Before using this medication, tell your doctor or pharmacist your medical history, especially of: blood clots, liver disease, cancer (especially of the breast or other female organs), vaginal bleeding of unknown cause, a loss of pregnancy with some tissue remaining in the uterus ("missed abortion"), an abnormal pregnancy where the fertilized egg is outside of the uterus (ectopic pregnancy), kidney disease, heart disease (such as past heart attacks, heart failure), high blood pressure, seizures, migraine headaches, asthma, depression, diabetes, strokes, high level of fats in the blood (high cholesterol/triglycerides).
This drug may make you drowsy. Alcohol or marijuana (cannabis) can make you more drowsy. Do not drive, use machinery, or do anything that needs alertness or clear vision until you can do it safely. Limit alcoholic beverages. Talk to your doctor if you are using marijuana (cannabis). In general, alcohol is not recommended for pregnant or possibly pregnant women due to increased risk of harm to the baby.
This medication may be used during pregnancy, but only as directed by your doctor. Discuss the risks and benefits with your doctor.
This drug passes into breast milk. Consult your doctor before breast-feeding.
Drug interactions may change how your medications work or increase your risk for serious side effects. This document does not contain all possible drug interactions. Keep a list of all the products you use (including prescription/nonprescription drugs and herbal products) and share it with your doctor and pharmacist. Do not start, stop, or change the dosage of any medicines without your doctor's approval.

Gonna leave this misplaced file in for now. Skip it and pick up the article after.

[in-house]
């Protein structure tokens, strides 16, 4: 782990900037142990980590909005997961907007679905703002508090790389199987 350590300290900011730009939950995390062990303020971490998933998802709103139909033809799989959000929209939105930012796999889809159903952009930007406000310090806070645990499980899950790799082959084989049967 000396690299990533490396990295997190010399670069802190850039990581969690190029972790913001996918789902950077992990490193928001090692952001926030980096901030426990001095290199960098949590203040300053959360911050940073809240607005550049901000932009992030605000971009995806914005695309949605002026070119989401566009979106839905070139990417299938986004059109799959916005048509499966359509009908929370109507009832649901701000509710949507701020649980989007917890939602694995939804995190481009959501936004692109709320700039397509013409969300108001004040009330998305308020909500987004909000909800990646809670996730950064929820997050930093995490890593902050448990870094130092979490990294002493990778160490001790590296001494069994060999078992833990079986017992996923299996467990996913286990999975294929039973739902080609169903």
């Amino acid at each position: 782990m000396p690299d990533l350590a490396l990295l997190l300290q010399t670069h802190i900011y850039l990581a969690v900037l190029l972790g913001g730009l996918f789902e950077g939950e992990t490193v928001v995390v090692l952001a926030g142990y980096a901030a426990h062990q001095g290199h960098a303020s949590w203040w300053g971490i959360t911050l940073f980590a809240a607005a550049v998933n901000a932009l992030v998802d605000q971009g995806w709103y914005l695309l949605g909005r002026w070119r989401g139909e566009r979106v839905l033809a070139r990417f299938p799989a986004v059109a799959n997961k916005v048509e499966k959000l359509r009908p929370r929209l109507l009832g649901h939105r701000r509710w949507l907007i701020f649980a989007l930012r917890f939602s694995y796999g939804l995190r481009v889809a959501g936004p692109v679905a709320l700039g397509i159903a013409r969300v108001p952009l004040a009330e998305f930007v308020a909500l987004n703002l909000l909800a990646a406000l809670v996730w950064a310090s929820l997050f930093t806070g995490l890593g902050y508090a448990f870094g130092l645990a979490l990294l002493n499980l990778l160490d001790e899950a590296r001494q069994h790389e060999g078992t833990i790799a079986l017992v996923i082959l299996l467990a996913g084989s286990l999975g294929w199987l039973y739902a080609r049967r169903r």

Do not use other vaginal products during treatment with this medication unless otherwise directed by your doctor. Doing so may affect how well the drug is absorbed by your body.
This medicine may be harmful if swallowed. If someone has overdosed and has serious symptoms such as passing out or trouble breathing, call 911. Otherwise, call a poison control center right away. US residents can call their local poison control center at 1-800-222-1222. Canada residents can call a provincial poison control center.
Do not share this medication with others.
Keep all medical and lab appointments.
If you miss a dose, use it as soon as you remember. However, do not use more doses in a day than prescribed. If it is near the time of the next dose, skip the missed dose. Use your next dose at the regular time. Do not double the dose to catch up.
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CONDITIONS OF USE: The information in this database is intended to supplement, not substitute for, the expertise and judgment of healthcare professionals. The information is not intended to cover all possible uses, directions, precautions, drug interactions or adverse effects, nor should it be construed to indicate that use of a particular drug is safe, appropriate or effective for you or anyone else. A healthcare professional should be consulted before taking any drug, changing any diet or commencing or discontinuing any course of treatment.